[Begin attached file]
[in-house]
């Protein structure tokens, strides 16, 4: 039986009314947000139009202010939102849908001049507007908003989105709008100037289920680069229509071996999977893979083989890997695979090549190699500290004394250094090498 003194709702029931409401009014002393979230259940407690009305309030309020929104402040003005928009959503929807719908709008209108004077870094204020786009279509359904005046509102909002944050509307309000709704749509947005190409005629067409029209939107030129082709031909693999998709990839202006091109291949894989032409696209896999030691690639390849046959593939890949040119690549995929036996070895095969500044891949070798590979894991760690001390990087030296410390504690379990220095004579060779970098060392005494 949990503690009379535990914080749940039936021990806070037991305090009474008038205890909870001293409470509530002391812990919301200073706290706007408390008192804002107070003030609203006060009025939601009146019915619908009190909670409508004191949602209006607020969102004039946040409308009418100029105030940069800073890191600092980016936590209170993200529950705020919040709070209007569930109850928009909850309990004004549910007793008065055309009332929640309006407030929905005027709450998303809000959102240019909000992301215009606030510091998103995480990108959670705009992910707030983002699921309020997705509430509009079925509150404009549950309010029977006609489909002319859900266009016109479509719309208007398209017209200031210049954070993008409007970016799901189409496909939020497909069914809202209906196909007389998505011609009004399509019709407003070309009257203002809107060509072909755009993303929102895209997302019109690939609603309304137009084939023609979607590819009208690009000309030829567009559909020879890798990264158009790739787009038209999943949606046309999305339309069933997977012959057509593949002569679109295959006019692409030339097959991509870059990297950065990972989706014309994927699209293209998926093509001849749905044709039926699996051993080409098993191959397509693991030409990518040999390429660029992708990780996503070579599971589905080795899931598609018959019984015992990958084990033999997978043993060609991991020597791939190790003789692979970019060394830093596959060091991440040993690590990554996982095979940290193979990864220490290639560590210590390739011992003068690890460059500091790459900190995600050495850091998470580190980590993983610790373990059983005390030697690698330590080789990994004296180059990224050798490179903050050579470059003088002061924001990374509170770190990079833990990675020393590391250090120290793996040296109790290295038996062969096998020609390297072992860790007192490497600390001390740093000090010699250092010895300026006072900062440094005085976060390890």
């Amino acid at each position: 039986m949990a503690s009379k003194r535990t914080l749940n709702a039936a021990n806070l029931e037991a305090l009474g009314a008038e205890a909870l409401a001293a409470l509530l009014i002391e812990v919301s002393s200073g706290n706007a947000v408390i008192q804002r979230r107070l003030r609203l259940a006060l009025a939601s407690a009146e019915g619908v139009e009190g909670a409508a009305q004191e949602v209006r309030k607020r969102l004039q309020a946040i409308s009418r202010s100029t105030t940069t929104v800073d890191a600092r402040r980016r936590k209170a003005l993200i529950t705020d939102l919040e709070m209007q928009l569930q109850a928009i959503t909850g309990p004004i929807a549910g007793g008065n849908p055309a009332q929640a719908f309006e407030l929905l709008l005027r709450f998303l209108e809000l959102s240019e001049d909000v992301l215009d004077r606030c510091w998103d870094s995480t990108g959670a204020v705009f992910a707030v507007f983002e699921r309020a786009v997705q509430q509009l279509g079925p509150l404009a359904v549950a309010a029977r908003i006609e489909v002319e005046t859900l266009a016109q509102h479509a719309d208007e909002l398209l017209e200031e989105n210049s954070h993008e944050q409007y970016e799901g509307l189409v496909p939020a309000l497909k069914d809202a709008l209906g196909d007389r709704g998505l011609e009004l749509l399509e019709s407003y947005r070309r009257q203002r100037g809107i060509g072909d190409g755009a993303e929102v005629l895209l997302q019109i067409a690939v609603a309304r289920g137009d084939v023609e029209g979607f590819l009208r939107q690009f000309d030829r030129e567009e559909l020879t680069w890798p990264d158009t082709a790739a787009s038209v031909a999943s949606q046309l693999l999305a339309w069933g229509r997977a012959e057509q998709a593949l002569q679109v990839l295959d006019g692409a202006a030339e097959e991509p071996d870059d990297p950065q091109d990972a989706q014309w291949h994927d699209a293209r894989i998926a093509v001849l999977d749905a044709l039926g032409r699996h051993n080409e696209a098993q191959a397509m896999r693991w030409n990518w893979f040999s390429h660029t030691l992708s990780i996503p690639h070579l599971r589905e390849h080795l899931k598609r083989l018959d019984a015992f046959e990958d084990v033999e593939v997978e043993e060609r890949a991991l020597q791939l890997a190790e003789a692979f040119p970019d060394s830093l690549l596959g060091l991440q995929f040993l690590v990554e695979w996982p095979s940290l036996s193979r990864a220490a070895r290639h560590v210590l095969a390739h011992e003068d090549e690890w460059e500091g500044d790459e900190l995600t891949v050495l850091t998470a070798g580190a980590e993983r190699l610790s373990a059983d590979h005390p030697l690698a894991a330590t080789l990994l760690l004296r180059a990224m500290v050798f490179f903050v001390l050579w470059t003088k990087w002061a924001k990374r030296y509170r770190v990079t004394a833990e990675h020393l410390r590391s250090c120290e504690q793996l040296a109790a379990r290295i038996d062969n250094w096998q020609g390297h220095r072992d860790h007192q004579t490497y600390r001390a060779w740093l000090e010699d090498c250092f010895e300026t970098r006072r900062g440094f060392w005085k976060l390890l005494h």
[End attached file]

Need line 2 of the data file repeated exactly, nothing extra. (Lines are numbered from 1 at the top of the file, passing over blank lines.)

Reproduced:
């Protein structure tokens, strides 16, 4: 039986009314947000139009202010939102849908001049507007908003989105709008100037289920680069229509071996999977893979083989890997695979090549190699500290004394250094090498 003194709702029931409401009014002393979230259940407690009305309030309020929104402040003005928009959503929807719908709008209108004077870094204020786009279509359904005046509102909002944050509307309000709704749509947005190409005629067409029209939107030129082709031909693999998709990839202006091109291949894989032409696209896999030691690639390849046959593939890949040119690549995929036996070895095969500044891949070798590979894991760690001390990087030296410390504690379990220095004579060779970098060392005494 949990503690009379535990914080749940039936021990806070037991305090009474008038205890909870001293409470509530002391812990919301200073706290706007408390008192804002107070003030609203006060009025939601009146019915619908009190909670409508004191949602209006607020969102004039946040409308009418100029105030940069800073890191600092980016936590209170993200529950705020919040709070209007569930109850928009909850309990004004549910007793008065055309009332929640309006407030929905005027709450998303809000959102240019909000992301215009606030510091998103995480990108959670705009992910707030983002699921309020997705509430509009079925509150404009549950309010029977006609489909002319859900266009016109479509719309208007398209017209200031210049954070993008409007970016799901189409496909939020497909069914809202209906196909007389998505011609009004399509019709407003070309009257203002809107060509072909755009993303929102895209997302019109690939609603309304137009084939023609979607590819009208690009000309030829567009559909020879890798990264158009790739787009038209999943949606046309999305339309069933997977012959057509593949002569679109295959006019692409030339097959991509870059990297950065990972989706014309994927699209293209998926093509001849749905044709039926699996051993080409098993191959397509693991030409990518040999390429660029992708990780996503070579599971589905080795899931598609018959019984015992990958084990033999997978043993060609991991020597791939190790003789692979970019060394830093596959060091991440040993690590990554996982095979940290193979990864220490290639560590210590390739011992003068690890460059500091790459900190995600050495850091998470580190980590993983610790373990059983005390030697690698330590080789990994004296180059990224050798490179903050050579470059003088002061924001990374509170770190990079833990990675020393590391250090120290793996040296109790290295038996062969096998020609390297072992860790007192490497600390001390740093000090010699250092010895300026006072900062440094005085976060390890």